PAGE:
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On July 29, 2014, the Episcopal Church will celebrate the 40th anniversary of the ordinations of the first women as priests. To observe that anniversary, we reached out to women who have served at ASC over the last forty years — as well as those who have been sponsored for ordination and gone on to serve elsewhere — to share their stories. Here is one of them:

Susan Russell

I grew up in the Episcopal Church when girls couldn’t be acolytes — much less end up being priests. I remember the arguments about the ordination of women in the 70’s — but at that point I was in college and my church attendance was (to put it generously) “sporadic.” So the ordination of women wasn’t something that I spent a lot of time thinking about — even though my Aunt Gretchen was a member of one of the churches that tried (unsuccessfully) to leave the Diocese of Los Angeles over the issue.

By the mid-80’s, I was a young mom and came back to the church on a regular basis — and, although I knew we had women who were priests, I hadn’t actually seen one, since they hadn’t made it up over the Conejo Grade into Ventura County yet.

And — to tell the truth — I had kind of a condescending attitude about the whole thing. I thought it was great women were being ordained — in theory. But for me, personally — if it came down to it and I needed a priest — I wanted what I was used to. I wanted a “real one.” I wanted a “Father.”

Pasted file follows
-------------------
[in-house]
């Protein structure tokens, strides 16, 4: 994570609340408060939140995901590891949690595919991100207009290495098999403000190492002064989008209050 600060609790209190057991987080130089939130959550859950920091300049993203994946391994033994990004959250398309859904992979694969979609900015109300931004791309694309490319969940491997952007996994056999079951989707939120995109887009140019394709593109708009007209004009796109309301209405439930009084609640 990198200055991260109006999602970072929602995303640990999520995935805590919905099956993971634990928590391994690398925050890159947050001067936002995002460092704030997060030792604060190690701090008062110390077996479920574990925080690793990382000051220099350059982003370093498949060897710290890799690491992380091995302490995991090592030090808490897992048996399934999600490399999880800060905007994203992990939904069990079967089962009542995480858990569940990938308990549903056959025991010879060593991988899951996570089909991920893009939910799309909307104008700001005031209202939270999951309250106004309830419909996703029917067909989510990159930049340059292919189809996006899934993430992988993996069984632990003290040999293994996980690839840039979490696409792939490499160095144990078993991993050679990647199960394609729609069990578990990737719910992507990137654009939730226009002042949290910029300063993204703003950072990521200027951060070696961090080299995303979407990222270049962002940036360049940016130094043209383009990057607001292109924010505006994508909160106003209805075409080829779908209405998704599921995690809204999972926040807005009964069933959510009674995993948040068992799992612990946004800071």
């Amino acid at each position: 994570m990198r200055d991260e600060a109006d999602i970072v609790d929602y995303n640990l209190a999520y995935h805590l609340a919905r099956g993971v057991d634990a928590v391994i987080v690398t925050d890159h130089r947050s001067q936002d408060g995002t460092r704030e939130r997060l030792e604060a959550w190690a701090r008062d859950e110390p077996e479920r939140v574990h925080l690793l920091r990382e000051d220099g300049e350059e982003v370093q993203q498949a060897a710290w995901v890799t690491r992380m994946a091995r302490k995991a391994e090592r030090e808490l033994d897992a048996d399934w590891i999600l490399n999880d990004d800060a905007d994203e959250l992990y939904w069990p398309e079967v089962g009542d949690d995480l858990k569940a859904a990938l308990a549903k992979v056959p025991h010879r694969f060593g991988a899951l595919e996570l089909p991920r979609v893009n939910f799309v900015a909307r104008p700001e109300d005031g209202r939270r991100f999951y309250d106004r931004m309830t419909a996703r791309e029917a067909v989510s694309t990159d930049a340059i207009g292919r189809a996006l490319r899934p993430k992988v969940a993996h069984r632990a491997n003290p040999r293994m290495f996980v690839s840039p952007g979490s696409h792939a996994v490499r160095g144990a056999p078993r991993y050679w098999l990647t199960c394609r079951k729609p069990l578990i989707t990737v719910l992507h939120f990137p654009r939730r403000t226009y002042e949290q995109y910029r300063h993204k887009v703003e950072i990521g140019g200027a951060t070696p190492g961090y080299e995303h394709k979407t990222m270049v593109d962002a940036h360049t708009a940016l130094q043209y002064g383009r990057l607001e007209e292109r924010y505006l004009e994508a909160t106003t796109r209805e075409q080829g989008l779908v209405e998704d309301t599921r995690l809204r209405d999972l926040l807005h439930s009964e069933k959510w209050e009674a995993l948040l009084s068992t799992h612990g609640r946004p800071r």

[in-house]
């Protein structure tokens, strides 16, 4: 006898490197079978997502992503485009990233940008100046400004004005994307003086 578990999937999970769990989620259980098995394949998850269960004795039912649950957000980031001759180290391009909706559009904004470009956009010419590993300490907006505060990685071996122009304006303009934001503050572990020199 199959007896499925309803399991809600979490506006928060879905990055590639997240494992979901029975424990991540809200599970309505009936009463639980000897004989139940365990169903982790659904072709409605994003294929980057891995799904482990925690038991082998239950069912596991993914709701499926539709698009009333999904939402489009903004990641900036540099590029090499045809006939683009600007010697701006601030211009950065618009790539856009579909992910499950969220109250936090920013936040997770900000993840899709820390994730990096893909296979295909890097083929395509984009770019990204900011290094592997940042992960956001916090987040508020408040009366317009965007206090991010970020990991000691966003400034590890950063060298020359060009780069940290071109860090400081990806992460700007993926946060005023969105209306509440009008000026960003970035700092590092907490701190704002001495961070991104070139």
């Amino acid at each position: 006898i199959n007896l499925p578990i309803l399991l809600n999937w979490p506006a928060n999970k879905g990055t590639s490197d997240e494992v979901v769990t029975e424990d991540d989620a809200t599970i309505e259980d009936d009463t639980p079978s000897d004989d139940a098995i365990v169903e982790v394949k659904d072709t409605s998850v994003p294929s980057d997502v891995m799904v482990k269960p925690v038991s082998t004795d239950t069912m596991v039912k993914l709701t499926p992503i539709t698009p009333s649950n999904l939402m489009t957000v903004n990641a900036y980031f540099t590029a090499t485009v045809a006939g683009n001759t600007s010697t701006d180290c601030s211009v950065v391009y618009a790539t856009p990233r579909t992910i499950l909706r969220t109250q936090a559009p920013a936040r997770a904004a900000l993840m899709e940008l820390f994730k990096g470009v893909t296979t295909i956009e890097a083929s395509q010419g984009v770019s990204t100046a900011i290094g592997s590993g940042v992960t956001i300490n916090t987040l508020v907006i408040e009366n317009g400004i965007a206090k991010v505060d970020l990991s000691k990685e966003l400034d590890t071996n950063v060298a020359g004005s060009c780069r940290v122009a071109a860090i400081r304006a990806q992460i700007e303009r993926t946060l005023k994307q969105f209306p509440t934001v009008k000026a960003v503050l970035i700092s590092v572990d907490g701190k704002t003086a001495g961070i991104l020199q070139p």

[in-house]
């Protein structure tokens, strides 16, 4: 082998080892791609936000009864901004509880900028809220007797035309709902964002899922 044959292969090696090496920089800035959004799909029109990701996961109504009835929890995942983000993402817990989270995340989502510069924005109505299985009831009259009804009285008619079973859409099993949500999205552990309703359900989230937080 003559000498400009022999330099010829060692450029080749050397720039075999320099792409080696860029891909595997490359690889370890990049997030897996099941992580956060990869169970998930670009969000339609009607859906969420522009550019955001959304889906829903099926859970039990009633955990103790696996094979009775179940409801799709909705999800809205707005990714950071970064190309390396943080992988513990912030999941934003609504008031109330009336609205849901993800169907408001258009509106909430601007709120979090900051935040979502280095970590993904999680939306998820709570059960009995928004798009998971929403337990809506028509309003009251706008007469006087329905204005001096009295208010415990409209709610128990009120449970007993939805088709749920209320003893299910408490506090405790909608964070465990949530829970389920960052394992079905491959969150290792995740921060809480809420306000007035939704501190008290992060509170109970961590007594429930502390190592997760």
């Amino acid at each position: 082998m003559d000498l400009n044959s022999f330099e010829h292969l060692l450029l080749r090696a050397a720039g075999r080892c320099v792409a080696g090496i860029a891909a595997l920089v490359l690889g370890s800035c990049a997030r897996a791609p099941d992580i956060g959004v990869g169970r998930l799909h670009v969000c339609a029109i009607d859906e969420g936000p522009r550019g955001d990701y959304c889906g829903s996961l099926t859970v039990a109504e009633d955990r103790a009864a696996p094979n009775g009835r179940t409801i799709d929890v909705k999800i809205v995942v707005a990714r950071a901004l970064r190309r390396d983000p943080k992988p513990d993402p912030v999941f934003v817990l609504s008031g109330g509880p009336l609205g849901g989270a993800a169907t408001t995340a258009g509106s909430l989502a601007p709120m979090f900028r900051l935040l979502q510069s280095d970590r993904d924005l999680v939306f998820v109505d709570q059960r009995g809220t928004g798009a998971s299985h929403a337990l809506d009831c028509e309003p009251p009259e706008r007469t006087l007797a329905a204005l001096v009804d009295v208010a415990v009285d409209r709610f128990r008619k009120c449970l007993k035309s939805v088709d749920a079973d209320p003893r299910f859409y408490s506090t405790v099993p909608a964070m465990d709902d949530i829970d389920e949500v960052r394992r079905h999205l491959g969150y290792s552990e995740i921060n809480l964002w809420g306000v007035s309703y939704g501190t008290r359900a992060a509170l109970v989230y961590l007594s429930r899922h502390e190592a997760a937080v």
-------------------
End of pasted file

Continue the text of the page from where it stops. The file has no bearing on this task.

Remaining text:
Fast forward to 1988. Women’s retreat weekend. Spiritual director is a woman priest. I listen to her preach and realize it’s the first time I’ve ever been sorry a preacher said “amen” and sat down. I watch her celebrate and the Eucharist made sense to me in a way it never had before. And by 1993, I was in seminary. And by 1996, I was a deacon on my way to priesthood… and the rest (as they say) is history.

I choose to tell this part of my story as we observe the 40th Anniversary of the Philadelphia Ordinations because my story couldn’t have happened if theirs hadn’t. What happened in Philadelphia in 1974 didn’t impact me at the time. And what happened in Minneapolis in 1976 when those ordinations were “regularized” by General Convention didn’t change my mind about women in ordained ministry or open my heart to my own vocation.

What did all that for me was the incarnational experience of a woman who was a priest. And my experience of her ministry couldn’t have happened without the women who stepped out in faith and courage in 1974. And without the General Convention that helped the Episcopal Church catch up with the Holy Spirit in 1976.

So here’s to the 40th Anniversary of the ordination of the first women priests in the Episcopal Church — and to all the hearts and minds and lives that have been touched, changed and transformed because of their faith, their courage and their commitment. And here’s to the Holy Spirit who continues to call us beyond our comfort zone into God’s future… whether we’re ready for it or not!

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